Global fishing effort — as measured by engine power expended — has increased 10-fold since the 1950s, according to a new paper led by the Sea Around Us Project’s Reg Watson and published in the journal Fish and Fisheries. However, global catches are not managing to keep up the pace. Read more about the findings at Nature and at the Pew Environment Group website.
A recent study by Trevor Branch and colleagues asserted that the decline in the mean trophic index is no longer present in the global catch data. But does it really cast doubt on the depletion of big ocean species?
In an article published today at Scientific American, journalist Mike Orcutt explores how best to measure commercial fishing’s impact on ocean biodiversity. He discusses the findings of Brach et al. in light of the new study quantifying fisheries expansion. Orcutt reports:
Pauly says the new PLoS One paper “completely invalidates” Branch’s Nature paper because the authors failed to account for the spatial expansion described in the former. As fisheries move offshore, he says, they first target large fish high on the food web—just as they did closer to shore. “Hence, moving offshore will mask inshore declines in mean trophic levels.”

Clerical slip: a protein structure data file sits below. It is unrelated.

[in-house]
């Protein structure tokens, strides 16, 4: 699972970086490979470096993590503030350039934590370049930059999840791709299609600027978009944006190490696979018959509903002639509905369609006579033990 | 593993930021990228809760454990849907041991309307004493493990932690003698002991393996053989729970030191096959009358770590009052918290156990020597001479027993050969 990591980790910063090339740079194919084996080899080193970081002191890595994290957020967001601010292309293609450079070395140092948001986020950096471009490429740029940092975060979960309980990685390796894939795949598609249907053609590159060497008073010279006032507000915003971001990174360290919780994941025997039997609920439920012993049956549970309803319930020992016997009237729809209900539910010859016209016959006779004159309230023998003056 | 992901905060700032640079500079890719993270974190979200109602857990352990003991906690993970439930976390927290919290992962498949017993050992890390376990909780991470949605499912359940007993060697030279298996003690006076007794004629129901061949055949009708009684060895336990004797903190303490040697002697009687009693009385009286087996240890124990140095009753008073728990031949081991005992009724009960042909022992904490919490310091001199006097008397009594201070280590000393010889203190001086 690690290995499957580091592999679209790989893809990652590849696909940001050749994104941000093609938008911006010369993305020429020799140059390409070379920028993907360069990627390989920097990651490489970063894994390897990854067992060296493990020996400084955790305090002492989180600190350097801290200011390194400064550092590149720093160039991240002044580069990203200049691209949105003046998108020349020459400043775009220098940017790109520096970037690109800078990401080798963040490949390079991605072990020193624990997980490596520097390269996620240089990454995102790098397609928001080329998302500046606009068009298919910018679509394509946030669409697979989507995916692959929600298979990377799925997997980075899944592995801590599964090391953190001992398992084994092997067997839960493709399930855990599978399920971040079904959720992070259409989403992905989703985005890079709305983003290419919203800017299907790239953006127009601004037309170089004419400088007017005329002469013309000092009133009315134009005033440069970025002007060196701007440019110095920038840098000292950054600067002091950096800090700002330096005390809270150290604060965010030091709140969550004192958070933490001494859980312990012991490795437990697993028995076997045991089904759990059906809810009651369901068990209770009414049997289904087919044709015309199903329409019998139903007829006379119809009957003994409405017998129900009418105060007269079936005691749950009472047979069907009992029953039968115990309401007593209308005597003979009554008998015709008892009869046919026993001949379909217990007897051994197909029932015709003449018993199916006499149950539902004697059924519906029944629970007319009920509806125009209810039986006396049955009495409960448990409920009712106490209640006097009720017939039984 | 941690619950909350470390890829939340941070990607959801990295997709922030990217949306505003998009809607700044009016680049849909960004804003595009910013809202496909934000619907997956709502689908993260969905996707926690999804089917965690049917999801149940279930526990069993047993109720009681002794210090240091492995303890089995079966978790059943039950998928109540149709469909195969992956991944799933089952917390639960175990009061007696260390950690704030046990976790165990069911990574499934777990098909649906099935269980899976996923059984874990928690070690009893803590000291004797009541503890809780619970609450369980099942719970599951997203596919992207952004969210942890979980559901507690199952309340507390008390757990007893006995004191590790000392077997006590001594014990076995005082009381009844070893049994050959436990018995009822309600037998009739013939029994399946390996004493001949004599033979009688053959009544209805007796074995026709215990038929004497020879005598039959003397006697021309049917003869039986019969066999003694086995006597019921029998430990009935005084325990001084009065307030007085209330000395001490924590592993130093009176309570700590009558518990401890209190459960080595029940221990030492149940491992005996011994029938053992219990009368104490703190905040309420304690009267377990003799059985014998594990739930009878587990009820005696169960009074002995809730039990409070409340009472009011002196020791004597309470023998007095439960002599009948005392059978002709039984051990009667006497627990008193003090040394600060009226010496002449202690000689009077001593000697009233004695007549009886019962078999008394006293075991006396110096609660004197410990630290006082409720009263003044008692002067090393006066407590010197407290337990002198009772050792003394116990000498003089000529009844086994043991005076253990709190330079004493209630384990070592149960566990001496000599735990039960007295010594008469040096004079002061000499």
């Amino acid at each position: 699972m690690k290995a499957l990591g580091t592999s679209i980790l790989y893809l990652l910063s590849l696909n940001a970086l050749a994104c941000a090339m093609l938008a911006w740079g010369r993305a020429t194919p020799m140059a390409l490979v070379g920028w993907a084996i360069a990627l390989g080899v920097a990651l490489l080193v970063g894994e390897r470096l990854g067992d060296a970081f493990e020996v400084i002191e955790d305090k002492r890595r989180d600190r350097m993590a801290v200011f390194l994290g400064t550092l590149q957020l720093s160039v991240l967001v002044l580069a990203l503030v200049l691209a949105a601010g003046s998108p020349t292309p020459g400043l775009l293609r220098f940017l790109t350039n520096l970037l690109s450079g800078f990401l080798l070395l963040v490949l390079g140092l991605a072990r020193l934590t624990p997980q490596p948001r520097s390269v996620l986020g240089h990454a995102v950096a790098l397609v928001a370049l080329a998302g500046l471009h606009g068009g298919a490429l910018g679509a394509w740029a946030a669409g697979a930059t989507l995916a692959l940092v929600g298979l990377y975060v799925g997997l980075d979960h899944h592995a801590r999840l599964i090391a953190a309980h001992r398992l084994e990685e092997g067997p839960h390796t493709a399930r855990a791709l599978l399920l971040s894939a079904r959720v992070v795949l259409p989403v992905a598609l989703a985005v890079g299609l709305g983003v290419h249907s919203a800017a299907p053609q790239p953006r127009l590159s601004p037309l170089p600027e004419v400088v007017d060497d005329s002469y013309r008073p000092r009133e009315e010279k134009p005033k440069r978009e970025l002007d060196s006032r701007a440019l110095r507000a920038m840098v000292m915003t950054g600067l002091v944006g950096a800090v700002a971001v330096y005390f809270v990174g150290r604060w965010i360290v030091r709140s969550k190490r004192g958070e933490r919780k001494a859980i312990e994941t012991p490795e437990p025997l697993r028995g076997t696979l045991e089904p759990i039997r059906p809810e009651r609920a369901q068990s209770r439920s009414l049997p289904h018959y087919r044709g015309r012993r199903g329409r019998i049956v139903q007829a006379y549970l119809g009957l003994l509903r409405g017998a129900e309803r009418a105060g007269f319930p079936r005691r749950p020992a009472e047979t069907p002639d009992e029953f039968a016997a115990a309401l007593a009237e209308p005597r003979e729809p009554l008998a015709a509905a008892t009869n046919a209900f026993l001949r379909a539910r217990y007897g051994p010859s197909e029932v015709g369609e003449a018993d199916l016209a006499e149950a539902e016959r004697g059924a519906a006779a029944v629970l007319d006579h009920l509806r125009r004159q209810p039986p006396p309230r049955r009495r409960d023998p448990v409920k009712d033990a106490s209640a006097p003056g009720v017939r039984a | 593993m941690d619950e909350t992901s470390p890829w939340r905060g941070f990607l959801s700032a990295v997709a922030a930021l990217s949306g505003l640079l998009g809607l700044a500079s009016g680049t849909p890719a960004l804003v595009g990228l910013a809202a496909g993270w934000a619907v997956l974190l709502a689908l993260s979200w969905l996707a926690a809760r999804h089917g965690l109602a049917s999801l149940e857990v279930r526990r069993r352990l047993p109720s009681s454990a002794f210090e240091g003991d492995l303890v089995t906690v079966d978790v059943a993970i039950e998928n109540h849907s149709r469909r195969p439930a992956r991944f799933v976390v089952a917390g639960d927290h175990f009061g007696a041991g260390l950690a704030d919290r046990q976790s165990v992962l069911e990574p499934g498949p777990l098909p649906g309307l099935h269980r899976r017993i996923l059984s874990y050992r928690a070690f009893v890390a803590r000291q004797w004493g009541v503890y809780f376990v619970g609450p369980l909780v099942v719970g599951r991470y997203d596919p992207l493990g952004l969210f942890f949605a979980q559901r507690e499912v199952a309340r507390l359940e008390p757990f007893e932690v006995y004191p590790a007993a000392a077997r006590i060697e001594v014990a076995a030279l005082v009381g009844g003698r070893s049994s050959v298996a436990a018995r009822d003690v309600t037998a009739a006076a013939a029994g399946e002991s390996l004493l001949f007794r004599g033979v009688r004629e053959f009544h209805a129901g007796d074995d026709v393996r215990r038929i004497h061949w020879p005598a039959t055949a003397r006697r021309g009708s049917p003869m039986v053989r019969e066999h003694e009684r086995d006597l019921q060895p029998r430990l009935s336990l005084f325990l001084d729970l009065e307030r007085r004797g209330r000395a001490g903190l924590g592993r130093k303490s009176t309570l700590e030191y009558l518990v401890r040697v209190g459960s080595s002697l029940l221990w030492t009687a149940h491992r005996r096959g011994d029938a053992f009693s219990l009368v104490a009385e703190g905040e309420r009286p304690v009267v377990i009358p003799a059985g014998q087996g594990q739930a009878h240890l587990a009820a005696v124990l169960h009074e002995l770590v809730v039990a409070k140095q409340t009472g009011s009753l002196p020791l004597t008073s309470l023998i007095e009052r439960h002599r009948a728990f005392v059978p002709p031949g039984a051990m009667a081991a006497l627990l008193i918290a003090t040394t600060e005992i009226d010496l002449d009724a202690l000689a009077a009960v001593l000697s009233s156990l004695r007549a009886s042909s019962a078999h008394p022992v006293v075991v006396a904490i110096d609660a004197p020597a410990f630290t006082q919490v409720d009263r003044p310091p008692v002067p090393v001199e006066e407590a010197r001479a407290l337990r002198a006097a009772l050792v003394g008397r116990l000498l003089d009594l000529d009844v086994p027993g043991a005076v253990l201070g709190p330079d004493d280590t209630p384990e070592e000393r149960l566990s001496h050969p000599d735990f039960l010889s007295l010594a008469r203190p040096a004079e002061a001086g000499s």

Read the full article here.
Photo: Tiny fish caught by a trawler off of Hong Kong by Stanley Shea/BLOOM.
While it is widely-recognized that fishing boats have moved further offshore and deeper in the hunt for seafood, the Sea Around Us Project, in collaboration with the National Geographic Society, recently published in PloS ONE the first study to quantify global fisheries expansion.
The study reveals that fisheries expanded at a rate of one million sq. kilometres per year from the 1950s to the end of the 1970s. The rate of expansion more than tripled in the 1980s and early 1990s – to roughly the size of Brazil’s Amazon rain forest every year.
Between 1950 and 2005, the spatial expansion of fisheries started from the coastal waters off the North Atlantic and Northwest Pacific, reached into the high seas and southward into the Southern Hemisphere at a rate of almost one degree latitude per year. It was accompanied by a nearly five-fold increase in catch, from 19 million tonnes in 1950, to a peak of 90 million tonnes in the late 1980s, and dropping to 87 million tonnes in 2005. Now we have run out of room to expand fisheries.
The image here (click to enlarge) shows a time series of areas exploited by marine fisheries by latitude class, expressed as a percentage of the total ocean area.